That’s why your favourite news site will offer up more lists in the morning than later in the day. Audience data shows that people are more likely to read news on their phones in the morning when they wake up and while they’re getting ready to leave the house. They want the quick hit that lists provide with their coffee and corn flakes. 

Later in the day, when they’re reading on their computers or tablets, lists aren’t quite as highly valued.  

4. It Can Simplify Your Life

Psychologists call this the "paradox of choice."  In a study that appeared in the Journal of Consumer Psychology in 2011, researchers Claude Messner and Michaela Wanke concluded that consumers get more satisfaction when choosing a product from a limited sample than from a larger one.

 It turns out that even though we think we like to be presented with lots of choices, too many options can make us uneasy.  "Information overload causes decreased satisfaction," the authors concluded, "and reducing information overload would increase satisfaction." 

Lists are a great antidote to information overload. They take the guess work out of reading.  You don’t have to scroll down to see how long the story is and then calculate whether you have enough time to finish it. You know what you’re getting and roughly how long it will take you, even before you start.

5. The Headline Tells It Like It Really Is

People don’t like to be fooled, and they especially don’t like to be misled by headlines that promise one thing and deliver another.

Chartbeat, a data analytics company based in New York City, has analyzed what keywords get the most reads per clicks in a headline, and which get the least. The results are surprising. Headlines with words like "Obama," "Snowden" and "Syria" get well read, while the kinds of adjectives you commonly find on lists — like "top," "best," and "richest" — get the least.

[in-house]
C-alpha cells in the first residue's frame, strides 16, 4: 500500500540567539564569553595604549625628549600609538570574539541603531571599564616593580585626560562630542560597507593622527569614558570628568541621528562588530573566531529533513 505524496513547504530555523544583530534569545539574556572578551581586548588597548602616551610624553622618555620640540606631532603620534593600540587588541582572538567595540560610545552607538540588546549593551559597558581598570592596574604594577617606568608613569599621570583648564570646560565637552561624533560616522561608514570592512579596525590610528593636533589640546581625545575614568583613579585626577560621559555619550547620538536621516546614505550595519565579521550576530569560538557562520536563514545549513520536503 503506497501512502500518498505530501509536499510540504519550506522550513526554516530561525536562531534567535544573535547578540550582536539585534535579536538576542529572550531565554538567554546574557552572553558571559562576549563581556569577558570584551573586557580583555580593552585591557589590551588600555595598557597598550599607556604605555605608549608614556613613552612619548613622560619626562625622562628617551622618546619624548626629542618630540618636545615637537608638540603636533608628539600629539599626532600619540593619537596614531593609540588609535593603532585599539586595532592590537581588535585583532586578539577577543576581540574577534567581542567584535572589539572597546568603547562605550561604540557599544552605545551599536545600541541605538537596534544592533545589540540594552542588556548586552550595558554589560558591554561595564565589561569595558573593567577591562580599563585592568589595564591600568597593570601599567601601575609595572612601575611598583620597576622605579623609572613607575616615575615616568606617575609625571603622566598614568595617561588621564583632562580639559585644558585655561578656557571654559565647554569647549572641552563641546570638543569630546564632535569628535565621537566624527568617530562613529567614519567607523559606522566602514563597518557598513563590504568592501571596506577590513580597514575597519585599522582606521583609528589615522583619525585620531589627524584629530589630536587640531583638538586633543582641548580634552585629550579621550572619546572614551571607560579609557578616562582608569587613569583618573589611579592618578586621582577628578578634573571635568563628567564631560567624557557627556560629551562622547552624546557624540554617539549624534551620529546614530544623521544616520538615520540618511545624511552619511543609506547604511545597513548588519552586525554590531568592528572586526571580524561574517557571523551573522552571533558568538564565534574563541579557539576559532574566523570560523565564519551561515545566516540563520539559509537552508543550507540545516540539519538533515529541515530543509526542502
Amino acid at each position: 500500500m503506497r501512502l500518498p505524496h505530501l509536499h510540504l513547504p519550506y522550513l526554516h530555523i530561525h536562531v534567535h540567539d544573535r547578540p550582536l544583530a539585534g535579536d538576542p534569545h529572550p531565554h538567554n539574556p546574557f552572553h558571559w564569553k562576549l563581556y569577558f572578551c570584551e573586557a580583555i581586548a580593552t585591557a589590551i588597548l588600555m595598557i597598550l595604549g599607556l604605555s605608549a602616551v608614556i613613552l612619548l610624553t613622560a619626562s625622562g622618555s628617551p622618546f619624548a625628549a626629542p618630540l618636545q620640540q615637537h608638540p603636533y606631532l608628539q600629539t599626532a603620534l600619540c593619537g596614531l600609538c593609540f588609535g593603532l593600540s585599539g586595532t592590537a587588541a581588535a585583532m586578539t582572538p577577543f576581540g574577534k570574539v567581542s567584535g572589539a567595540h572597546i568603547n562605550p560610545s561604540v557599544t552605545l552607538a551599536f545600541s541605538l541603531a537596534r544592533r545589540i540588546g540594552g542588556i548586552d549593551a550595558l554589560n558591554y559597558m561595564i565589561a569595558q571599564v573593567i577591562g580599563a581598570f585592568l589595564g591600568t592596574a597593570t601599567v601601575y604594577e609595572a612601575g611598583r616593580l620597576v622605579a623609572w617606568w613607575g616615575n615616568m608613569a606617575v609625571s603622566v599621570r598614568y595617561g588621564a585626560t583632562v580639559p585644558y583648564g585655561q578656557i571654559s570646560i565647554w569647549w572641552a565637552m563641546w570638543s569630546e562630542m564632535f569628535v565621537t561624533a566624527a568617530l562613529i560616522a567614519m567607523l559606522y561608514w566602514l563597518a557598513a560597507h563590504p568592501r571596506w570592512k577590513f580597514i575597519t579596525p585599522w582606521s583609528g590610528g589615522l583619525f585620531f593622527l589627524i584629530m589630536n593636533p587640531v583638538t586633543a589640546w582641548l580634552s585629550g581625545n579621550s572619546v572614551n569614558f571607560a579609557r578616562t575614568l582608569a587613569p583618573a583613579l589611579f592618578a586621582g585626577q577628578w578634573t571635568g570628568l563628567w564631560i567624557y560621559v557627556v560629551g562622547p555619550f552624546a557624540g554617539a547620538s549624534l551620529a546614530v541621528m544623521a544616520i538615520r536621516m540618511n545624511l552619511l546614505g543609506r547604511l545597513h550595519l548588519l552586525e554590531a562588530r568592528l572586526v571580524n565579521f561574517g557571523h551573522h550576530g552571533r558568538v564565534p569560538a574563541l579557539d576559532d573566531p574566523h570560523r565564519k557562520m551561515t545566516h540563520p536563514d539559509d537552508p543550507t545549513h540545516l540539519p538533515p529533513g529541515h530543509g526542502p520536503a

The reason, according to Joe Alicata of Chartbeat, is that the former "are legitimate words that are clear descriptors of the actual content."  The latter tend to be there simply to trick people into clicking, and don’t deliver as promised. With this list, you knew what you were getting right off the top.

6. It Can Turn Snackers into Lovers

According to Marissa Nelson, who’s in charge of all things digital at the CBC, there are two kinds of online news consumers; snackers, who are just looking for a quick read as they’re breezing through the web, and lovers, who keep coming back because they see you as a trusted source. 

"For news brands, it's a cycle." Nelson argues. "You have to catch them as snackers and then turn them into lovers."

Lists are an excellent way to attract snackers looking for a drive-by hit, and once you’ve got them on your site, you can capture their hearts and minds.  Come for the lists, stay for the stories.

7. There’s a Picture of Jennifer Lawrence

Thumbnails – those little pictures that sit next to headlines and on search pages — are major drivers of traffic. Katie Natopolous of BuzzFeed says her data science team has done the research and found that colour images do better than black and white, and human faces do better than cartoons.

But the most important finding involved actress Jennifer Lawrence.

"Jennifer Lawrence in a thumbnail will always do great," Natopolous explained. "People love clicking on Jennifer Lawrence's face."       

[Listen to Ira Basen's audio documentary, "13 Fascinating Things You Probably Didn't Know About Online News," on The Sunday Edition's website or in the link at the top-left of this page.]